The purple fruits of the Syzygium guineense (Pale-barked Waterberry) are not only beautiful contrasting against the grey leaves but attract birds and are also edible.

One of the favourite wild fruits on the farm are those of Plectroniella armata (False Turkeyberry).

This plant is great as a security barrier as well as being an attractive shrub. The birds will thank you for providing them with berries and safe nesting sites.

Strychnos madagascariensis the Black Monkey-orange bears these huge, hard round fruits. They adorn the tree for long periods of time.

The pods can be used as decorations and are particularly beautiful when carved with simple patterns and allowed to dry.

The Stapelias are flowering at the moment with their striking large flowers. As they are fly pollinated it is not advisable to take a deep whiff of the flowers as they smell of carrion - hence the common name Carrion Flowers.

They are beautiful tumbling over rocks or the edge of containers.

I was amazed by this orchid growing in an African Olive (Olea europaea subs. Africana). It self-seeded from one of the orchids in my garden. This is really exciting as it means we are doing something right in the garden.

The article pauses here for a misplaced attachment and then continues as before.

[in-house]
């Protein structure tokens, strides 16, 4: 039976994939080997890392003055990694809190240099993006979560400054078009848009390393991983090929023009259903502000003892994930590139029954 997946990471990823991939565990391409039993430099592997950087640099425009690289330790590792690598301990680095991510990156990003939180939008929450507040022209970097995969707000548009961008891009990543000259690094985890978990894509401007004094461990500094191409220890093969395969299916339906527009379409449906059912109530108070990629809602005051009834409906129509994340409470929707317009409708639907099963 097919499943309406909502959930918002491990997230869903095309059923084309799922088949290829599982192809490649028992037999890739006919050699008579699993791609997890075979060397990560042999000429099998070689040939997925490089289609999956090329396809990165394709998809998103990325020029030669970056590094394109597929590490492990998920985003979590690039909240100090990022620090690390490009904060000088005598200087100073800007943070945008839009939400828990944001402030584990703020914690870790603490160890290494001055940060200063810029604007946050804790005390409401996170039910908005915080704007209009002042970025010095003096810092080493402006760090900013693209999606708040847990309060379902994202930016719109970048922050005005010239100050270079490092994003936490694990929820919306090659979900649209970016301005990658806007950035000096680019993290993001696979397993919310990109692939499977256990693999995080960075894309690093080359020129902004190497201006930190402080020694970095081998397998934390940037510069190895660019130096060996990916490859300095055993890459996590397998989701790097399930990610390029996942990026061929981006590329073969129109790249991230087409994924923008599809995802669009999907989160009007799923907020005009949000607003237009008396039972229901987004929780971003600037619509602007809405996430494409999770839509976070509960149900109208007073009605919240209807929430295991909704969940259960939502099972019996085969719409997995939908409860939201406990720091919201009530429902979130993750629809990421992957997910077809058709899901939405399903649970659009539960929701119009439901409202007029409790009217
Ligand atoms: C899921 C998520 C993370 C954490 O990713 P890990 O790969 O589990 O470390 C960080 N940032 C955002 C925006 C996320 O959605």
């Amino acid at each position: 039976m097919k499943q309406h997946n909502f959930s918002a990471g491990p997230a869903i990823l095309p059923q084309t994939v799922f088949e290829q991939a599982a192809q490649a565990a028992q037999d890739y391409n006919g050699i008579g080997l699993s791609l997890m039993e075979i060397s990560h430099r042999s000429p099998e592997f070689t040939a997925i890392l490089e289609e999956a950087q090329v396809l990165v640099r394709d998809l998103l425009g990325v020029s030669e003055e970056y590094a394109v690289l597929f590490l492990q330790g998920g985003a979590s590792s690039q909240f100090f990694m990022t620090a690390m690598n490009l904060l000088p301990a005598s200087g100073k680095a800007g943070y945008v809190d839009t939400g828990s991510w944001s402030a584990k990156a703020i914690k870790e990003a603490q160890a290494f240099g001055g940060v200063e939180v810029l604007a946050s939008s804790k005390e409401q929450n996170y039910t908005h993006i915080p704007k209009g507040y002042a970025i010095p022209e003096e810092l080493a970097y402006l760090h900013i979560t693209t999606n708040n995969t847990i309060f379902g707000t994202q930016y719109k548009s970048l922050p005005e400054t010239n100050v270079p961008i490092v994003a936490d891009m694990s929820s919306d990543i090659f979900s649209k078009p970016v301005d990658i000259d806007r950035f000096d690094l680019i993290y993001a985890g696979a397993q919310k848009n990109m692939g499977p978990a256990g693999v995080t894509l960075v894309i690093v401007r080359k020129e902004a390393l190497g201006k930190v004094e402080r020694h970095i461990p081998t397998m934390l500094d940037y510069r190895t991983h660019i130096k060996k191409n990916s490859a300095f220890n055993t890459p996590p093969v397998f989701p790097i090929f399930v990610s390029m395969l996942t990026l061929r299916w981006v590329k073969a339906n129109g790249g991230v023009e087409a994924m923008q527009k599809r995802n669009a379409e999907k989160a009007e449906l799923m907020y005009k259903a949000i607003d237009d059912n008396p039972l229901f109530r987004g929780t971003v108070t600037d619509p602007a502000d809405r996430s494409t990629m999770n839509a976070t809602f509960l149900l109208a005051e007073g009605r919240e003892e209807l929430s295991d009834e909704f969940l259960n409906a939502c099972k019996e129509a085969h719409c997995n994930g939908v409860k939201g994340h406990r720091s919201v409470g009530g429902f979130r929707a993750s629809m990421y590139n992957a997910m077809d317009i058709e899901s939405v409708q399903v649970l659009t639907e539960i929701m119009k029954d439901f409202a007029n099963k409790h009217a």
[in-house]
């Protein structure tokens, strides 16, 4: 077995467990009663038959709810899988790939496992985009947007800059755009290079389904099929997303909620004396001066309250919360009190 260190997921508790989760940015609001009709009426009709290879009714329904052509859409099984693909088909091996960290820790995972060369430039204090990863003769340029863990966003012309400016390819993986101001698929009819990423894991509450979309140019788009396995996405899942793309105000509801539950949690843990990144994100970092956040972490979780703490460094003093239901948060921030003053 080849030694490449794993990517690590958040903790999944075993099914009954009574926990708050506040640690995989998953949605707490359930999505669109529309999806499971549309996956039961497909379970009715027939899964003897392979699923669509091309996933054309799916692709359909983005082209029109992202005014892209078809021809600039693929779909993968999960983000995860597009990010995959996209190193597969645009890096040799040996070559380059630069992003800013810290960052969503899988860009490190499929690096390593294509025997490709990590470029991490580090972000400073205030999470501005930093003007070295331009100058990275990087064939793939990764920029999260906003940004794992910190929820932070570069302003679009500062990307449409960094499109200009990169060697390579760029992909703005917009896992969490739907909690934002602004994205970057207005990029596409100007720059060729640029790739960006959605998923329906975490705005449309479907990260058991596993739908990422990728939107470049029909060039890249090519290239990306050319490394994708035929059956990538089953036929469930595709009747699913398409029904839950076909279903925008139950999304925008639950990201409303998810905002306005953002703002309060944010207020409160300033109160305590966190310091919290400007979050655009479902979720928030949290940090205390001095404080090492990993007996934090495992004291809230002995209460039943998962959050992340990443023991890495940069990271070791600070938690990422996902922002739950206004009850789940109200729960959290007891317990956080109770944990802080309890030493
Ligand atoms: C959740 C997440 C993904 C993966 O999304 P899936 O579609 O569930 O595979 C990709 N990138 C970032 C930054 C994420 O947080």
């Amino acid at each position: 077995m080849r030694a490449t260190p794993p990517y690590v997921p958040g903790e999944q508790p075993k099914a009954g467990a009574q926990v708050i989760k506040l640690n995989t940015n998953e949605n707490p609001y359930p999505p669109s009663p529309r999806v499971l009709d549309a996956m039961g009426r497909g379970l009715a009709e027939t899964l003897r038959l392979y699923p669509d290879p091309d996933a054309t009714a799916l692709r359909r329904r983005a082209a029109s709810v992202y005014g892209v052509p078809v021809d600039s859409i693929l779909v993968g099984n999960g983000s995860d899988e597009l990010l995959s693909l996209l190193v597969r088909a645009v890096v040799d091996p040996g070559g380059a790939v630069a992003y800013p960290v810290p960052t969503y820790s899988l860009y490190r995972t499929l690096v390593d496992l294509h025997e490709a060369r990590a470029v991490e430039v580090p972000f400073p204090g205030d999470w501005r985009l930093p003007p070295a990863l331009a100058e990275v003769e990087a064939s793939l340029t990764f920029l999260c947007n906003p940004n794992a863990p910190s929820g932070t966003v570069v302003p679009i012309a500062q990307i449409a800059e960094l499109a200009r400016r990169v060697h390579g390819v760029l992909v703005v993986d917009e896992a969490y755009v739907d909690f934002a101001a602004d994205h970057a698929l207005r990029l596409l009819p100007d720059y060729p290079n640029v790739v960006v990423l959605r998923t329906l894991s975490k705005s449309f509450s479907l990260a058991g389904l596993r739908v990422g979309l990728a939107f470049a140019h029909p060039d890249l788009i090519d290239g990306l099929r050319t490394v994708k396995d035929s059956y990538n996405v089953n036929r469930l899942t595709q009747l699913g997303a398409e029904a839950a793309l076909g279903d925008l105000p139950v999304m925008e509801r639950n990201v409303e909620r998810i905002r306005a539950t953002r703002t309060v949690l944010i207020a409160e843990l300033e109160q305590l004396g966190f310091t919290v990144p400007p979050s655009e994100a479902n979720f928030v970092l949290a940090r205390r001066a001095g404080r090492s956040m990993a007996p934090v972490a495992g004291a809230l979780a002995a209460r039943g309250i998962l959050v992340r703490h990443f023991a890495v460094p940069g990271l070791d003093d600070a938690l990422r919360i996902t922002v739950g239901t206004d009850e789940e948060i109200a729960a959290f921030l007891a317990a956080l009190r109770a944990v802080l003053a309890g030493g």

I know I keep going on about the dam and the grassland on the farm but they keep me endlessly interested.

Every time it rains I thank goodness for the inspiration I had to channel the water off the roofs and paving to the dam in a built furrow. When I did it everyone thought I had finally lost it. Now one can see just how much water we save with them.

After the rain the early morning sun glistened on the raindrops like diamonds on the grasses. The drops also showed just how many little spiders lived in the grassland.
The webs with their raindrops were amazingly beautiful and showed just how intricate the different designs of webs were.


The grassland certainly started late this past season but is making up for it now with some of the grasses producing pollen.

I love watching the little grass stamens swaying in the breeze, releasing their pollen.

The sunbirds are out in full force being attracted by the flowers of the Red Hot Pokers like this female White-bellied Sunbird on the unusual Kniphofia multiflora

Hopefully they are doing their job of pollinating the flowers so I can collect seed to grow.

Jeffrey took this unusual picture of a Sunbird snuggling up to a Fiscal Flycatcher. It wouldn’t dare do that to a Common Fiscal which is a predatory bird.

The Yellow-billed Ducks have been around the dam quite a bit this month. We found this egg lying all by itself on the bank which I think they laid. It was amazingly heavy not like a hen’s egg at all.

I was so excited to see this White-fronted Bee-eater at the dam. We only see them infrequently so I was chuffed.

Doves can be really stupid sometimes. This baby perched precariously on a tiny branch. It was a miracle it didn’t fall.